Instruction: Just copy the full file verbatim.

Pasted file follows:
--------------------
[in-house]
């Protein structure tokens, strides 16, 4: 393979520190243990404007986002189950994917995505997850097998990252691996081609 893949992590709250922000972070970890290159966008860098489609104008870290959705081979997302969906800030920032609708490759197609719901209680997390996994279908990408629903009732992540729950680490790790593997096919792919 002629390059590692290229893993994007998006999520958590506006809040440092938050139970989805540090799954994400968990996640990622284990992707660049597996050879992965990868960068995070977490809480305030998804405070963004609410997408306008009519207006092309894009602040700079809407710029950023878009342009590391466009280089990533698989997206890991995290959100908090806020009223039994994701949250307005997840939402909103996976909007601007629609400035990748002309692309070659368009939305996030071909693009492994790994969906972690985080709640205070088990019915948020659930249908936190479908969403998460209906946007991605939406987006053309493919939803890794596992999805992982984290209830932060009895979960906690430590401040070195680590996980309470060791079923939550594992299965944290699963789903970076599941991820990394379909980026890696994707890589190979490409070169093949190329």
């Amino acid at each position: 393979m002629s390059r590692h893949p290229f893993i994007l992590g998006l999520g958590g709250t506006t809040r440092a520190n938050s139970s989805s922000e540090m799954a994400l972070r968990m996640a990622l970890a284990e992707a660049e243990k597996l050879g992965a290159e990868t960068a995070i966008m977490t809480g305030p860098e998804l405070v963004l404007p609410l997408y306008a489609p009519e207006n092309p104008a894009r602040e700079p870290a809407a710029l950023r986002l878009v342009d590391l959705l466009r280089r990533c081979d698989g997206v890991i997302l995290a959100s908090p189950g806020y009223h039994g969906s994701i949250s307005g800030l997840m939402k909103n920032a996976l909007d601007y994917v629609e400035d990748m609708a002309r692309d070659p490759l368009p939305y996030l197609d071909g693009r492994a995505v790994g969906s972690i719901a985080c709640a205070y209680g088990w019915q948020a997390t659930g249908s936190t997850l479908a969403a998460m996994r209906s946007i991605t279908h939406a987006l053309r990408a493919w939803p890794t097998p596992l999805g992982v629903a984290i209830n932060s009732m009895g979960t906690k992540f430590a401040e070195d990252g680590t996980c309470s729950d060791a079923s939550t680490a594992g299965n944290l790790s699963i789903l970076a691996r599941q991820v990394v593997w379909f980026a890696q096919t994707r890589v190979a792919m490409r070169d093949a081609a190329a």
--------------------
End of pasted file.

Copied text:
[in-house]
């Protein structure tokens, strides 16, 4: 393979520190243990404007986002189950994917995505997850097998990252691996081609 893949992590709250922000972070970890290159966008860098489609104008870290959705081979997302969906800030920032609708490759197609719901209680997390996994279908990408629903009732992540729950680490790790593997096919792919 002629390059590692290229893993994007998006999520958590506006809040440092938050139970989805540090799954994400968990996640990622284990992707660049597996050879992965990868960068995070977490809480305030998804405070963004609410997408306008009519207006092309894009602040700079809407710029950023878009342009590391466009280089990533698989997206890991995290959100908090806020009223039994994701949250307005997840939402909103996976909007601007629609400035990748002309692309070659368009939305996030071909693009492994790994969906972690985080709640205070088990019915948020659930249908936190479908969403998460209906946007991605939406987006053309493919939803890794596992999805992982984290209830932060009895979960906690430590401040070195680590996980309470060791079923939550594992299965944290699963789903970076599941991820990394379909980026890696994707890589190979490409070169093949190329």
């Amino acid at each position: 393979m002629s390059r590692h893949p290229f893993i994007l992590g998006l999520g958590g709250t506006t809040r440092a520190n938050s139970s989805s922000e540090m799954a994400l972070r968990m996640a990622l970890a284990e992707a660049e243990k597996l050879g992965a290159e990868t960068a995070i966008m977490t809480g305030p860098e998804l405070v963004l404007p609410l997408y306008a489609p009519e207006n092309p104008a894009r602040e700079p870290a809407a710029l950023r986002l878009v342009d590391l959705l466009r280089r990533c081979d698989g997206v890991i997302l995290a959100s908090p189950g806020y009223h039994g969906s994701i949250s307005g800030l997840m939402k909103n920032a996976l909007d601007y994917v629609e400035d990748m609708a002309r692309d070659p490759l368009p939305y996030l197609d071909g693009r492994a995505v790994g969906s972690i719901a985080c709640a205070y209680g088990w019915q948020a997390t659930g249908s936190t997850l479908a969403a998460m996994r209906s946007i991605t279908h939406a987006l053309r990408a493919w939803p890794t097998p596992l999805g992982v629903a984290i209830n932060s009732m009895g979960t906690k992540f430590a401040e070195d990252g680590t996980c309470s729950d060791a079923s939550t680490a594992g299965n944290l790790s699963i789903l970076a691996r599941q991820v990394v593997w379909f980026a890696q096919t994707r890589v190979a792919m490409r070169d093949a081609a190329a």